3 On Your Side Investigates: The Free State of Gluckstadt - MSNewsNow.com - Jackson, MS

3 On Your Side Investigates: The Free State of Gluckstadt

(Source: WLBT) (Source: WLBT)
Kerry Minninger (Source: WLBT) Kerry Minninger (Source: WLBT)
Walter Morrison (Source: WLBT) Walter Morrison (Source: WLBT)
William Truly (Source: WLBT) William Truly (Source: WLBT)
Chad Mask (Source: WLBT) Chad Mask (Source: WLBT)
MADISON COUNTY, MS (Mississippi News Now) -

As the Jackson metro area continues to expand, explosive growth in Madison County is igniting a fresh effort to form a new city.

New and lifelong residents of Gluckstadt are hoping to preserve their community's identity -- even as an established city to their north tries to take it in.

Kerry Minninger, who lives in the Gluckstadt community in south Madison County, can trace his roots to the people who created Gluckstadt back in the early 1900s. He says a speculator marketing the land caught the attention of German immigrants in Indiana, who sent someone down to check it out. Liking what he saw, he sent for the others, and they all headed south.

Present-day Gluckstadt has no town square or downtown area, because Minninger says the German Catholics built St. Joesph's Catholic Church first, and the community grew from there.

"The church has pretty much been the center of Gluckstadt from the early days," he says. "All the dairy farms were, of course, located around the area of Gluckstadt."

More than a hundred years later, Gluckstadt is attracting a new wave of settlers -- not from Germany or Indiana, but from Jackson and Nissan. Where those dairy farms used to be are neighborhoods, stores and schools.

Walter Morrison was designated the mayor of Gluckstadt as part of the community's effort to incorporate and become a full-fledged city. He helped with an effort to get enough signatures to take their wishes to incorporate to a Madison County Chancery Court judge.

"We do not want to become Madison extended, and we don't want to become Canton extended," Morrison says. "That's not because there's some dislike or displeasure with either of those, but Gluckstadt is a very unique community. It has a very unique heritage, and I think the vision would be to have a place where both residential development can exist right alongside commercial development -- but both be focused on preserving that heritage that sort of honors those people who came to the community many, many years ago."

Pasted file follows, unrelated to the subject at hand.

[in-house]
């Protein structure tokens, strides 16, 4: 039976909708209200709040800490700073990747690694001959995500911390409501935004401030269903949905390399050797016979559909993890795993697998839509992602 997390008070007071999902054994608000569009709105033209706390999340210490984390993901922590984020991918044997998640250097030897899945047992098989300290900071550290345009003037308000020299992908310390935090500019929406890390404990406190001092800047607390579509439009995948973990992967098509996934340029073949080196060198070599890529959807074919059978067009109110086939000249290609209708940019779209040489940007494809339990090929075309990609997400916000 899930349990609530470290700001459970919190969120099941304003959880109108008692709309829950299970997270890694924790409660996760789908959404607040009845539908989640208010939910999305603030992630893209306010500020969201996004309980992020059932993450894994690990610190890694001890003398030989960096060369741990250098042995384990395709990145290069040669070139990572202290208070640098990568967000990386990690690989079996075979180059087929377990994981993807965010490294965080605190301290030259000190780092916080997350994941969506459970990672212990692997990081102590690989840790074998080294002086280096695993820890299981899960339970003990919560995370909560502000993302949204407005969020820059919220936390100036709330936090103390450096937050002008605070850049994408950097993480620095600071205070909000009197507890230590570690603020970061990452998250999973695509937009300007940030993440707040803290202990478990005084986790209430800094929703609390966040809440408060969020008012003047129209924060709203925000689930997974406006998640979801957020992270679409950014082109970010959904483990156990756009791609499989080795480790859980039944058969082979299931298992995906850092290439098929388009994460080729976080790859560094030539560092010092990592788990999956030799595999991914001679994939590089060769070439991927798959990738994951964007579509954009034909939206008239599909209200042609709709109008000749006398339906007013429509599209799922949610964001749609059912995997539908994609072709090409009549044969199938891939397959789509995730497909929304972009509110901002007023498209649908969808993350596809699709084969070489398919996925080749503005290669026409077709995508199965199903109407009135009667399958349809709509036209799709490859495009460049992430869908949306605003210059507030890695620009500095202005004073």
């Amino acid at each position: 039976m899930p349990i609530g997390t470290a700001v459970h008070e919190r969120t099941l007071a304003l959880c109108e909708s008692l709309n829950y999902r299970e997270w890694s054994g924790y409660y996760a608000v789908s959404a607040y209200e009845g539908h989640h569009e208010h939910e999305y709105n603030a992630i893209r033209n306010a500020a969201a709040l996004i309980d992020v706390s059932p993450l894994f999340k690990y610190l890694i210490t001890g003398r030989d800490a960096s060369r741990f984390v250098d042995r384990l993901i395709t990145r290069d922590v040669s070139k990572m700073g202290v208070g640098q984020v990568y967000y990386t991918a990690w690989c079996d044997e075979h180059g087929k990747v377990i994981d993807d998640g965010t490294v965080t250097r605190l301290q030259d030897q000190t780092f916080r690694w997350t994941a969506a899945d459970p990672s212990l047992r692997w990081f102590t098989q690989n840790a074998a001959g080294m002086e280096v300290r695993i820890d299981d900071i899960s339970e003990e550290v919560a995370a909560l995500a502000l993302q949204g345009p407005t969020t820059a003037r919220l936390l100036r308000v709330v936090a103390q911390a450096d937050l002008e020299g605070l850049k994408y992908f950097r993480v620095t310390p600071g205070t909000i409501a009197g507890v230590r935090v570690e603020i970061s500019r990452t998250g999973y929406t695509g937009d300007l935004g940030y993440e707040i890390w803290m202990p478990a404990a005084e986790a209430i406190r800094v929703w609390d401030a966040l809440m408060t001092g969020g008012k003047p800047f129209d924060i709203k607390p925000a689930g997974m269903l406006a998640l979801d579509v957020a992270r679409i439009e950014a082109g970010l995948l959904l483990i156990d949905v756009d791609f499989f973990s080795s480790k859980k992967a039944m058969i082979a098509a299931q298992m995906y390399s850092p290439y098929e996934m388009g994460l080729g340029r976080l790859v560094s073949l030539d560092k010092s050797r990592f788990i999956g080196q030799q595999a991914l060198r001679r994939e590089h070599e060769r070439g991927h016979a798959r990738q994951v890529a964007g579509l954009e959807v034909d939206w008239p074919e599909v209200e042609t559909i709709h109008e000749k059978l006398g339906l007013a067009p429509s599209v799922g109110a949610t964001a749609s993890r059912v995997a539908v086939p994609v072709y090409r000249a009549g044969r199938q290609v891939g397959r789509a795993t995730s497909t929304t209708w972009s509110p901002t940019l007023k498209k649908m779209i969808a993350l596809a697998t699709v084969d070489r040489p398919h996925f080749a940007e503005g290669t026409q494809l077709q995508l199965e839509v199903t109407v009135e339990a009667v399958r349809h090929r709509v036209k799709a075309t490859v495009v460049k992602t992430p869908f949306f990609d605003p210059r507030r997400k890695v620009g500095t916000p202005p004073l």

They've tried to incorporate a couple of times before, but Morrison believes this latest effort will work.

However, there is a new wrinkle this time. The city of Canton has also gone to Madison County Chancery Court with an annexation plan. The city has previously annexed land around the Sowell Road interchange, extending south to the northeast corner of Calhoun Parkway and Church Road.

Its latest plan includes an area even farther south to an area that Gluckstadt also wants.

A new Mac Haik car dealership and a Callaway's Yard and Garden Center are in the section that both entities want. Both are currently in the county, but they'd contribute significant tax dollars to whichever city gobbles them up. At least one has told the court it wants things to stay like they are.

"The car dealer came into our community and certainly wants our community to support it," says Morrison, "but it has gone to court objecting to both the incorporation of Gluckstadt and the annexation by Canton."

We went to the new mayor of Canton, Dr. William Truly. He told us he supports the annexation plan, which was begun long before he took office.

"If you don't annex property, the negative is a loss of tax base, a loss of ad valorem taxes, a loss of sales taxes," he said. "What causes a city to grow is the acquisition of businesses that come to your town"

Canton is represented by attorney Chad Mask, who points out that the area that both entities want is a small fraction of what Canton is asking to incorporate. The incorporation plan covers a wide swath of land and neighborhoods that are not part of Gluckstadt's plans. However, he says the area south of Church Road is also in Canton's natural growth path.

"The city is growing significantly to the south," Mask says. "That's evident by a ten- or fifteen-year period of annexing to the south and around Nissan, going down toward Sowell Road, Church Road, and those areas. This is a continuation of that."

The Gluckstadt see things differently, and they plan to fight to keep it what Minninger says it has been for more than a century.

"That's part of Gluckstadt," Minninger says, referring to the area south of Church Road. "That was part of the Martin farm years ago. That was dead in the center of Gluckstadt, you might say."

The chancery court judge will decide who gets what, likely by early next year.

Regardless of how the judge rules, school-district lines will not be affected. Mask says by state law, district lines do not automatically correspond with city boundaries.

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